“Often it isn't the mountains ahead that wear you out, it's the little pebble in your shoe.”  Muhammad Ali

Obstacles come in many forms. Sometimes addictive substances can make it hard to limit our consumption of a particular product. Other times a warm bed and the snooze button can be very appealing. Whichever form they take, it is important to know what these obstacles are and identify ways to overcome them.

When we think of things to do or places to visit, some common obstacles can include time, money, and location. Also, a lack of direction or motivation can hinder our progress. As the brain has a rational side and an emotional side, overcoming an obstacle requires inspiration for both. Our rational brain needs precise instruction and justification. Our emotional brain needs desire and motivation. A useful analogy involves imagining our emotional side as an elephant and our rational side as a rider guiding the elephant. The rider can successfully navigate for short periods of time against the will of the elephant but, ultimately, the elephant will go wherever it wants to; more often than not to places and feelings it knows. The challenge then lies in motivating the elephant to avoid short-term pitfalls, and preventing the rider from over analysing an obstacle.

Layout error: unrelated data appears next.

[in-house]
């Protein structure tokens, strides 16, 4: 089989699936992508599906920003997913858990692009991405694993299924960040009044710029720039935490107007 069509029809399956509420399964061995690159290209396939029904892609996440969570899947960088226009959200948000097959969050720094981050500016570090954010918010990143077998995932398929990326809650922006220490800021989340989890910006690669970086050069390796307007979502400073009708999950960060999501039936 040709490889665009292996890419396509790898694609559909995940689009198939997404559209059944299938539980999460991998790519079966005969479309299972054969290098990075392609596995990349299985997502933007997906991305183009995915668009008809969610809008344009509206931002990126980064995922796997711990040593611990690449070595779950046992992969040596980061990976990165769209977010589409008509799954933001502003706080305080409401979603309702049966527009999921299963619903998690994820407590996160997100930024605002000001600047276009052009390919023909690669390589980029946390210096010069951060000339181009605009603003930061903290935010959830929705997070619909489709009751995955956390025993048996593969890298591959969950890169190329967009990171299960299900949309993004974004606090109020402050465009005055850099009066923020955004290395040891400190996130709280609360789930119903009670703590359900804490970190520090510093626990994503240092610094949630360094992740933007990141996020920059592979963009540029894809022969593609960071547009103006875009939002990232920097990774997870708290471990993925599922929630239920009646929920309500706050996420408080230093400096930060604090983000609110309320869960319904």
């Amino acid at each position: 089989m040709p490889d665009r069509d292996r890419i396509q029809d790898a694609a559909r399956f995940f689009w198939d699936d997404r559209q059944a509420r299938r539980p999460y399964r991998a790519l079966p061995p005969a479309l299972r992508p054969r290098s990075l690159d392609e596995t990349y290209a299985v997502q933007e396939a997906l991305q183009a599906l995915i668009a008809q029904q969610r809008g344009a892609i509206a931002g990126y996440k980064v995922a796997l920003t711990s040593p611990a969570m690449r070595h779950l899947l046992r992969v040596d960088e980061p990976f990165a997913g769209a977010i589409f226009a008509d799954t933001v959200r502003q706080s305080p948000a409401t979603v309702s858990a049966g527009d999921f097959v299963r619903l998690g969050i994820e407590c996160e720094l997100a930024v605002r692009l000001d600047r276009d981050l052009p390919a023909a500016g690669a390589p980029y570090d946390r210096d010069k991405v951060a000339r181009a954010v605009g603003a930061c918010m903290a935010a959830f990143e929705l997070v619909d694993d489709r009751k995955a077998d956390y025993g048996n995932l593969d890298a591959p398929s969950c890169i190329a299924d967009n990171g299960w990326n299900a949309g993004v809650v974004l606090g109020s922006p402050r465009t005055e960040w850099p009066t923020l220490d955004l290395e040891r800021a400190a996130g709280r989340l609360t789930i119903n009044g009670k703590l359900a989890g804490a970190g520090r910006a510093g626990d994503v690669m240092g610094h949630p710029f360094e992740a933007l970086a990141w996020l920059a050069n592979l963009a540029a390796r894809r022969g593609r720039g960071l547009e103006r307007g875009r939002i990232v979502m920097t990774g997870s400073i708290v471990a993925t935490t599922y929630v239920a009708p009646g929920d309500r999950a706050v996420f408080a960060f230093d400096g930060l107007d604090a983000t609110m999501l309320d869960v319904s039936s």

A real world example could be trying to eat healthier food without knowing where to start. With a goal like this, our emotional side is motivated but our rational side can get lost in the choices. As such, decision paralysis can set in and we are more likely to go back to foods we know. Whatever the challenge, finding a specific motivation and plan of action can greatly improve our chances of success.

Furthermore, overcoming any obstacle will require a certain amount of willpower. Although it is easy to use the word ‘lazy’ if we fail or give up, research has shown that willpower is an exhaustible resource[1]. Indeed if we use it up on more trivial tasks during a given day, we are far more likely to fall back in to old habits when faced with an obstacle. As such, prioritising the important decisions and challenges we face can help maximise our ability to effect change.

As Molière once said, “The greater the obstacle, the more glory in overcoming it”; although we should not expect the Hollywood style montage to accompany our travails!



[1] Baumeister, 1998. Willpower Experiment